Other options

Graham Potter is currently without a club and there’s been rumours that he’s up for the job. After his less than successful stint at Chelsea, a lot of supporters would probably be hesitant to bring him on. He’s clearly a good coach though and has been somewhat vindicated by the continued poor performance since Pochettino took over.

Another coach that’s been discussed is Thomas Tuchel but he just recently threw his hat in for the job at Barcelona by stating that he’d love to coach in a new country. Eddie Howe and Ange Postecoglou are other names that have been thrown around, and while Ange has a similar charismatic aura to Klopp, it’s hard to imagine their clubs would be willing to let them go to Liverpool or that they’d want to.

Final thoughts

Everything points to Xabi Alonso at this point, even if De Zerbi still has a chance at the job. Xabi has been very deliberate with his moves through his coaching career so far, careful not to take too big a step each time he’s changed jobs. This would be a big step.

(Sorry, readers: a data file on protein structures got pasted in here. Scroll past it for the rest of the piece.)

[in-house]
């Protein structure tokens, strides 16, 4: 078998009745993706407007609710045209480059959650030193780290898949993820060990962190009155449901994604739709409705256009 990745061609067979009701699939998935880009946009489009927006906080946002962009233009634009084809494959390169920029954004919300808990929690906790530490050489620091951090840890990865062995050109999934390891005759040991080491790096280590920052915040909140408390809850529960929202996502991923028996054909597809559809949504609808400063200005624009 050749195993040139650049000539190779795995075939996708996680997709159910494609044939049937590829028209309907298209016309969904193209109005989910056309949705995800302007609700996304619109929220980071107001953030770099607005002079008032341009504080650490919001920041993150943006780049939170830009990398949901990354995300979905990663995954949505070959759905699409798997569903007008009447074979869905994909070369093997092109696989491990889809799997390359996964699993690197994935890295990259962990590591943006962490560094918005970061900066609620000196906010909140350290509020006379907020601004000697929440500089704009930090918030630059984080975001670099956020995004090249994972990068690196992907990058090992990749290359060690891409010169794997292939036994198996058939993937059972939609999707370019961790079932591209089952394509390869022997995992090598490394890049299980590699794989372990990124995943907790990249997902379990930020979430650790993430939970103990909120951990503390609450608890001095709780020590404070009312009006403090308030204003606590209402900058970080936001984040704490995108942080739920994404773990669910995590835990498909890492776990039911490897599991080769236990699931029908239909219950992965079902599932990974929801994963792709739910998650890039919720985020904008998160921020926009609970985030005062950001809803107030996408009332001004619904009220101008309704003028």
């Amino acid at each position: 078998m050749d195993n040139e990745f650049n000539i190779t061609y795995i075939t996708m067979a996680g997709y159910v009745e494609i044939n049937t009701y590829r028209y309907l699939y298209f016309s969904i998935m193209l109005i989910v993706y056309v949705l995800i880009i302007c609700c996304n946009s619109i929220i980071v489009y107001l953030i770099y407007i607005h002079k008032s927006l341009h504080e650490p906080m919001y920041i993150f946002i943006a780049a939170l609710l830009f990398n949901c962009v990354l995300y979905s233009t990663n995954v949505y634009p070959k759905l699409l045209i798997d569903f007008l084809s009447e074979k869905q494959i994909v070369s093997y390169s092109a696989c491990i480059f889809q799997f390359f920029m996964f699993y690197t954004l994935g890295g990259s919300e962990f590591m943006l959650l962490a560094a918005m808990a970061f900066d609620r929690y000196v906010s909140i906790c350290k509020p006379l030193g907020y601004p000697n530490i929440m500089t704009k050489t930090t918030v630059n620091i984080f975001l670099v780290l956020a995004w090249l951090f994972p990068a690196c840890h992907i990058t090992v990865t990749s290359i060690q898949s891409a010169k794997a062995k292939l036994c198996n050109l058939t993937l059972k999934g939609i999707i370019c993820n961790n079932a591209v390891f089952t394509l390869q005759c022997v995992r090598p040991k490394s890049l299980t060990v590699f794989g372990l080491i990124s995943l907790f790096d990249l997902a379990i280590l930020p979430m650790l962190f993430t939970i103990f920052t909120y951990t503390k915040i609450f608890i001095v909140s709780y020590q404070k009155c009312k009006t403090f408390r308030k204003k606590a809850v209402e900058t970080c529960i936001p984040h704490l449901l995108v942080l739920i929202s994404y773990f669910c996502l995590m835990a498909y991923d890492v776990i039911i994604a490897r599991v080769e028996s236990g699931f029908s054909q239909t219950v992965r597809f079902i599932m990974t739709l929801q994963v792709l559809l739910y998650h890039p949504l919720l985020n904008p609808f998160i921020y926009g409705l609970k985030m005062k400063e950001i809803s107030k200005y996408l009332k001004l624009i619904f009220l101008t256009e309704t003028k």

Liverpool has also said that they’ll have a data driven process to find the new manager, whatever that means. It does make it sound like they’re trying to give themselves the option of not appointing Alonso.

Football Stories Like This, Twice a Week

Join thousands of subscribers getting The Touchline - a free, twice weekly newsletter with analysis, stories and interviews from the world of football.